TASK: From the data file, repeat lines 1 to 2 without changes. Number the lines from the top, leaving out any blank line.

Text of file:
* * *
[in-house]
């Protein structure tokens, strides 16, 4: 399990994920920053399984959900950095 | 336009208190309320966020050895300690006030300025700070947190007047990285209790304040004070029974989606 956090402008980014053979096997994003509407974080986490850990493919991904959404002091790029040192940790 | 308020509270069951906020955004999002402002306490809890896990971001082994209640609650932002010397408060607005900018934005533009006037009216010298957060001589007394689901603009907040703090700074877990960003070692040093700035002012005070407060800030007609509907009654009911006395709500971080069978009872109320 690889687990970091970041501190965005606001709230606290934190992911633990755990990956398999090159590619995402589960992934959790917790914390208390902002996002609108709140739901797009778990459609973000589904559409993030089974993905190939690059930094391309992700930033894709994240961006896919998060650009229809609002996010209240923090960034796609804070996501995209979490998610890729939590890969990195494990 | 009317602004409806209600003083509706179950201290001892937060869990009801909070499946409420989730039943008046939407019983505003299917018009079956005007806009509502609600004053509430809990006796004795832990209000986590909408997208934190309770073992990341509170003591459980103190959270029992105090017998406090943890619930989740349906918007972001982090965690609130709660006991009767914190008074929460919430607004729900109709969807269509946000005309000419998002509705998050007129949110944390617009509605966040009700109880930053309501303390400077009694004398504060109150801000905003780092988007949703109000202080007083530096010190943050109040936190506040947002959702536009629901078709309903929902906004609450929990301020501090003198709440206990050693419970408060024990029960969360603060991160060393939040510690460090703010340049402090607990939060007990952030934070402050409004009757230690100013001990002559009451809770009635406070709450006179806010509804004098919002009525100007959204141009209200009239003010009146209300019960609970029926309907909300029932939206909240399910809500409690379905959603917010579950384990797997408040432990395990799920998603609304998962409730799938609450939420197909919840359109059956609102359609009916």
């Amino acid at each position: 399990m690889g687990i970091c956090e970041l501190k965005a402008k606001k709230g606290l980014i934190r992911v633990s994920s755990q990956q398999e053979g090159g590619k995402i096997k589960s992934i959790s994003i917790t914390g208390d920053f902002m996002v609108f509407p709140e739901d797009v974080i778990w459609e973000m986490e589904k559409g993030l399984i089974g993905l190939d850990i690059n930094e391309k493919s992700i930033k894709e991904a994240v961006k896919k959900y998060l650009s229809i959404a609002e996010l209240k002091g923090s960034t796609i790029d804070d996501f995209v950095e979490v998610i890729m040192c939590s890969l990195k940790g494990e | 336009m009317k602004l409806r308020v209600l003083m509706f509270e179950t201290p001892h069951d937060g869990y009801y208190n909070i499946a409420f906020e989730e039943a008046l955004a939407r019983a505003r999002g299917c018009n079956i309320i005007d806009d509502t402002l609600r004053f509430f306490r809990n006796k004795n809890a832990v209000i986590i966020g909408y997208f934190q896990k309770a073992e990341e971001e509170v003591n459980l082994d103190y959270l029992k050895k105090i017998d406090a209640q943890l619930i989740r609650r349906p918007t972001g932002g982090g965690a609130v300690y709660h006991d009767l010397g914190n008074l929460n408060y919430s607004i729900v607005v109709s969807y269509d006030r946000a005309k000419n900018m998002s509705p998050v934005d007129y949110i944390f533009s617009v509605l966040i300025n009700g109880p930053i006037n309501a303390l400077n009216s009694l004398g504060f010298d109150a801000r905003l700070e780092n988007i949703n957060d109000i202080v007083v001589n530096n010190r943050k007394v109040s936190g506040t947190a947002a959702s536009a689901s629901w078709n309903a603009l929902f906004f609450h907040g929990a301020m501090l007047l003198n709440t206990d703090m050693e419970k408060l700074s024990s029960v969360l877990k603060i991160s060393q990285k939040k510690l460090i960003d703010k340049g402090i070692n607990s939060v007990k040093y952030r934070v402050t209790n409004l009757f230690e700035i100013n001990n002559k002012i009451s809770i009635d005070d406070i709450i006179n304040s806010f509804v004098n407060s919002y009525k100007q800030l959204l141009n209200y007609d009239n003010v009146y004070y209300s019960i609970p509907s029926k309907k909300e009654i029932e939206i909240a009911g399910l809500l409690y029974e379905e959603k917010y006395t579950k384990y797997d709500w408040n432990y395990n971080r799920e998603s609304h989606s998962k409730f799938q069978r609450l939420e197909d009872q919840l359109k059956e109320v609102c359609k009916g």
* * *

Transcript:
[in-house]
């Protein structure tokens, strides 16, 4: 399990994920920053399984959900950095 | 336009208190309320966020050895300690006030300025700070947190007047990285209790304040004070029974989606 956090402008980014053979096997994003509407974080986490850990493919991904959404002091790029040192940790 | 308020509270069951906020955004999002402002306490809890896990971001082994209640609650932002010397408060607005900018934005533009006037009216010298957060001589007394689901603009907040703090700074877990960003070692040093700035002012005070407060800030007609509907009654009911006395709500971080069978009872109320 690889687990970091970041501190965005606001709230606290934190992911633990755990990956398999090159590619995402589960992934959790917790914390208390902002996002609108709140739901797009778990459609973000589904559409993030089974993905190939690059930094391309992700930033894709994240961006896919998060650009229809609002996010209240923090960034796609804070996501995209979490998610890729939590890969990195494990 | 009317602004409806209600003083509706179950201290001892937060869990009801909070499946409420989730039943008046939407019983505003299917018009079956005007806009509502609600004053509430809990006796004795832990209000986590909408997208934190309770073992990341509170003591459980103190959270029992105090017998406090943890619930989740349906918007972001982090965690609130709660006991009767914190008074929460919430607004729900109709969807269509946000005309000419998002509705998050007129949110944390617009509605966040009700109880930053309501303390400077009694004398504060109150801000905003780092988007949703109000202080007083530096010190943050109040936190506040947002959702536009629901078709309903929902906004609450929990301020501090003198709440206990050693419970408060024990029960969360603060991160060393939040510690460090703010340049402090607990939060007990952030934070402050409004009757230690100013001990002559009451809770009635406070709450006179806010509804004098919002009525100007959204141009209200009239003010009146209300019960609970029926309907909300029932939206909240399910809500409690379905959603917010579950384990797997408040432990395990799920998603609304998962409730799938609450939420197909919840359109059956609102359609009916």